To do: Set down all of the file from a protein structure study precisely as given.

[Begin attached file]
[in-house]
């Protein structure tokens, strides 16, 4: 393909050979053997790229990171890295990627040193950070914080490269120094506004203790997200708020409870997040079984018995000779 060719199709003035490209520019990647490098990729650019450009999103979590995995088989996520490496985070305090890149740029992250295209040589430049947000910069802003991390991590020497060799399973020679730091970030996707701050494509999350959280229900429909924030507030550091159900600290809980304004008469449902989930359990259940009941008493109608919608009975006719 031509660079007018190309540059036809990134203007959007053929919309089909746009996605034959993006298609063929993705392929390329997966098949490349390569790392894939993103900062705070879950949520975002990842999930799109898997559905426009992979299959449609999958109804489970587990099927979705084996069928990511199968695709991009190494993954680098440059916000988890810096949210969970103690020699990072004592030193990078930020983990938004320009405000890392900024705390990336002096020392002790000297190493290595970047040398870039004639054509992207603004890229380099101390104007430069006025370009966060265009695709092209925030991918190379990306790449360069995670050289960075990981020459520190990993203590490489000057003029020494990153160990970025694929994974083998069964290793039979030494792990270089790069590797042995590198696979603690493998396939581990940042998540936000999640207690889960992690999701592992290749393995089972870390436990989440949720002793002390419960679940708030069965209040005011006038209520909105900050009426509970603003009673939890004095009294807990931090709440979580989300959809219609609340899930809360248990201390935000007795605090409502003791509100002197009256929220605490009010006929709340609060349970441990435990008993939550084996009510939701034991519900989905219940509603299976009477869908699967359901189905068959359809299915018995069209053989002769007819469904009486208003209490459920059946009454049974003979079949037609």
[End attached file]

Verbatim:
[in-house]
């Protein structure tokens, strides 16, 4: 393909050979053997790229990171890295990627040193950070914080490269120094506004203790997200708020409870997040079984018995000779 060719199709003035490209520019990647490098990729650019450009999103979590995995088989996520490496985070305090890149740029992250295209040589430049947000910069802003991390991590020497060799399973020679730091970030996707701050494509999350959280229900429909924030507030550091159900600290809980304004008469449902989930359990259940009941008493109608919608009975006719 031509660079007018190309540059036809990134203007959007053929919309089909746009996605034959993006298609063929993705392929390329997966098949490349390569790392894939993103900062705070879950949520975002990842999930799109898997559905426009992979299959449609999958109804489970587990099927979705084996069928990511199968695709991009190494993954680098440059916000988890810096949210969970103690020699990072004592030193990078930020983990938004320009405000890392900024705390990336002096020392002790000297190493290595970047040398870039004639054509992207603004890229380099101390104007430069006025370009966060265009695709092209925030991918190379990306790449360069995670050289960075990981020459520190990993203590490489000057003029020494990153160990970025694929994974083998069964290793039979030494792990270089790069590797042995590198696979603690493998396939581990940042998540936000999640207690889960992690999701592992290749393995089972870390436990989440949720002793002390419960679940708030069965209040005011006038209520909105900050009426509970603003009673939890004095009294807990931090709440979580989300959809219609609340899930809360248990201390935000007795605090409502003791509100002197009256929220605490009010006929709340609060349970441990435990008993939550084996009510939701034991519900989905219940509603299976009477869908699967359901189905068959359809299915018995069209053989002769007819469904009486208003209490459920059946009454049974003979079949037609």